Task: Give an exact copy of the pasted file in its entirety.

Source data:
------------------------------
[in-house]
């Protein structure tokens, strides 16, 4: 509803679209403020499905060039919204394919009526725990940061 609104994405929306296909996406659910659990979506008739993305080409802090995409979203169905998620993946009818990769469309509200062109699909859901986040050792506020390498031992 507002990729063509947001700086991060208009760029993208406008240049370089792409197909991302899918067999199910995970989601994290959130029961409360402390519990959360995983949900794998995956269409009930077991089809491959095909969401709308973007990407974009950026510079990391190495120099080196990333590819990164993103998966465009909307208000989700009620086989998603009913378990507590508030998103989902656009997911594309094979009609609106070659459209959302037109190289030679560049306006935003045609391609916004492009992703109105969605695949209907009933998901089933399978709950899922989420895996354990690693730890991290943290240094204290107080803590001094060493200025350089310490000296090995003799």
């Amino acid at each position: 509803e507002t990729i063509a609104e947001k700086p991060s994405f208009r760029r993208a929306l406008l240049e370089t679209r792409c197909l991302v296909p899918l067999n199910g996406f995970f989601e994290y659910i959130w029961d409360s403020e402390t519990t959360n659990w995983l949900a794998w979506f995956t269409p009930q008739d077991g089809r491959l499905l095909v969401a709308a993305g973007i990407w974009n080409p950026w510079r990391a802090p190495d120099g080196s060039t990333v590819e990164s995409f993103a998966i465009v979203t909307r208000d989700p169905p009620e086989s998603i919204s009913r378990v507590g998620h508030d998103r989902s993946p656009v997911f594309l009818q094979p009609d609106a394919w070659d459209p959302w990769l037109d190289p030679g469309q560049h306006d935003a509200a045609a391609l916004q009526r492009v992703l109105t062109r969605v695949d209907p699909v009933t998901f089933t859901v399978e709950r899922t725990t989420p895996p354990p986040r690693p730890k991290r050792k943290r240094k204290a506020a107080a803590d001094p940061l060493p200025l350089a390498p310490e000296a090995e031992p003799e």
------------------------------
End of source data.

[in-house]
């Protein structure tokens, strides 16, 4: 509803679209403020499905060039919204394919009526725990940061 609104994405929306296909996406659910659990979506008739993305080409802090995409979203169905998620993946009818990769469309509200062109699909859901986040050792506020390498031992 507002990729063509947001700086991060208009760029993208406008240049370089792409197909991302899918067999199910995970989601994290959130029961409360402390519990959360995983949900794998995956269409009930077991089809491959095909969401709308973007990407974009950026510079990391190495120099080196990333590819990164993103998966465009909307208000989700009620086989998603009913378990507590508030998103989902656009997911594309094979009609609106070659459209959302037109190289030679560049306006935003045609391609916004492009992703109105969605695949209907009933998901089933399978709950899922989420895996354990690693730890991290943290240094204290107080803590001094060493200025350089310490000296090995003799």
């Amino acid at each position: 509803e507002t990729i063509a609104e947001k700086p991060s994405f208009r760029r993208a929306l406008l240049e370089t679209r792409c197909l991302v296909p899918l067999n199910g996406f995970f989601e994290y659910i959130w029961d409360s403020e402390t519990t959360n659990w995983l949900a794998w979506f995956t269409p009930q008739d077991g089809r491959l499905l095909v969401a709308a993305g973007i990407w974009n080409p950026w510079r990391a802090p190495d120099g080196s060039t990333v590819e990164s995409f993103a998966i465009v979203t909307r208000d989700p169905p009620e086989s998603i919204s009913r378990v507590g998620h508030d998103r989902s993946p656009v997911f594309l009818q094979p009609d609106a394919w070659d459209p959302w990769l037109d190289p030679g469309q560049h306006d935003a509200a045609a391609l916004q009526r492009v992703l109105t062109r969605v695949d209907p699909v009933t998901f089933t859901v399978e709950r899922t725990t989420p895996p354990p986040r690693p730890k991290r050792k943290r240094k204290a506020a107080a803590d001094p940061l060493p200025l350089a390498p310490e000296a090995e031992p003799e």